The Capuchin Catacombs of Palermo, Italy hold more than 8000 mummies, from artists and surgeons to military figures and monks who died between the end of the 16th century and the beginning of the 20th. The bodies are embalmed, fully clothed, and many of them posed as if they were still alive. As the bodies have decayed, albeit slowly, over the years, the catacombs experience apparently has become even more surreal. Architectural historian Robert Harbison of London Metropolitan University wrote about his visit to the Capuchin Catacombs in Cabinet magazine. The article is accompanied by intense photos by Marco Lanza. From the article:
In Palermo... corpses are treated as characters in a play. Perhaps Walt Disney and Madame Tussaud were inspired by places like this, but the Capuchin crypt will not remind you of their worlds, for in spite of all the talk about the great lengths the monks have gone to in order to create lifelike effects, it feels like somewhere that fell into disuse long ago.Link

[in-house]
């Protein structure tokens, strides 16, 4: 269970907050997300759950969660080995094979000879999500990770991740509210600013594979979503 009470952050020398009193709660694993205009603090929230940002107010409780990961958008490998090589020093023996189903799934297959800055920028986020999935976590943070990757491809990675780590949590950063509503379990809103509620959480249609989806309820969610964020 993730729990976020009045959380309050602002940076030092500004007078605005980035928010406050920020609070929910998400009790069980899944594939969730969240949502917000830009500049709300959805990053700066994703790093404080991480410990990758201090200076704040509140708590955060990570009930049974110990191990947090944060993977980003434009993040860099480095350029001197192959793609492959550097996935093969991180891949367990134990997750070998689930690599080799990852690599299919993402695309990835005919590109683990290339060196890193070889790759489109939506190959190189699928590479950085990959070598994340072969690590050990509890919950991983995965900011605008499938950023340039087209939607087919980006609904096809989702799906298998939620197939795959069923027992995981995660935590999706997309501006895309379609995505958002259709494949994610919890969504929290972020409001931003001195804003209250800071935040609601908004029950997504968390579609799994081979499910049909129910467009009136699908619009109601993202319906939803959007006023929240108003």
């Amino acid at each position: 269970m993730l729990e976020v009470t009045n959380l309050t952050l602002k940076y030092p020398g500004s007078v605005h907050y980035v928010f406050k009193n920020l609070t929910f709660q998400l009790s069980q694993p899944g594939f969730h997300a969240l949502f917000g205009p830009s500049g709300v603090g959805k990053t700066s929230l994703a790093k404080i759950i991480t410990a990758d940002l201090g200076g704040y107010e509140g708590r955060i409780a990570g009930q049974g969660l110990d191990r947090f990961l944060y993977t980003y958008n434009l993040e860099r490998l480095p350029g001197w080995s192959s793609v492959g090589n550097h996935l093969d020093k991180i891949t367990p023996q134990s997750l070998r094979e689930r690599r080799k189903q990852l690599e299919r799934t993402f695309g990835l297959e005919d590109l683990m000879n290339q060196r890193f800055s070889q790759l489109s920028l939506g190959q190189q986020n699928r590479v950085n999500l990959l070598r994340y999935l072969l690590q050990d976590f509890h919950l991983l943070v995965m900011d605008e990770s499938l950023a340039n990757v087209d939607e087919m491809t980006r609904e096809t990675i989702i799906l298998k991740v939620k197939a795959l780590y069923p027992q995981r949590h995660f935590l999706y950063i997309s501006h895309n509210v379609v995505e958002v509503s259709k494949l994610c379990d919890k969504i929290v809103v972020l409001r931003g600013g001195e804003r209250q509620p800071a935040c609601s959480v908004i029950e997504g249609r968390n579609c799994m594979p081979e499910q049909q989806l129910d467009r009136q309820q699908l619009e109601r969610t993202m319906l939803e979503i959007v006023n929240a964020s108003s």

Most of the corpses are wearing clothes, it is true, many of them are sitting up, and whole rows of them are standing. But standing is only a mistake of vision: they are hanging from hooks, so their feet don't normally touch the ground. And the clothe-- there's a kind of allegory in them. They are so dusty and so faded that the whole picture sinks toward something like monochrome. They remind me of a painter that a friend of mine knew who got the idea of painting indoors with the blinds drawn and the lights off. The results were extremely melancholy: muted colors, indistinct forms.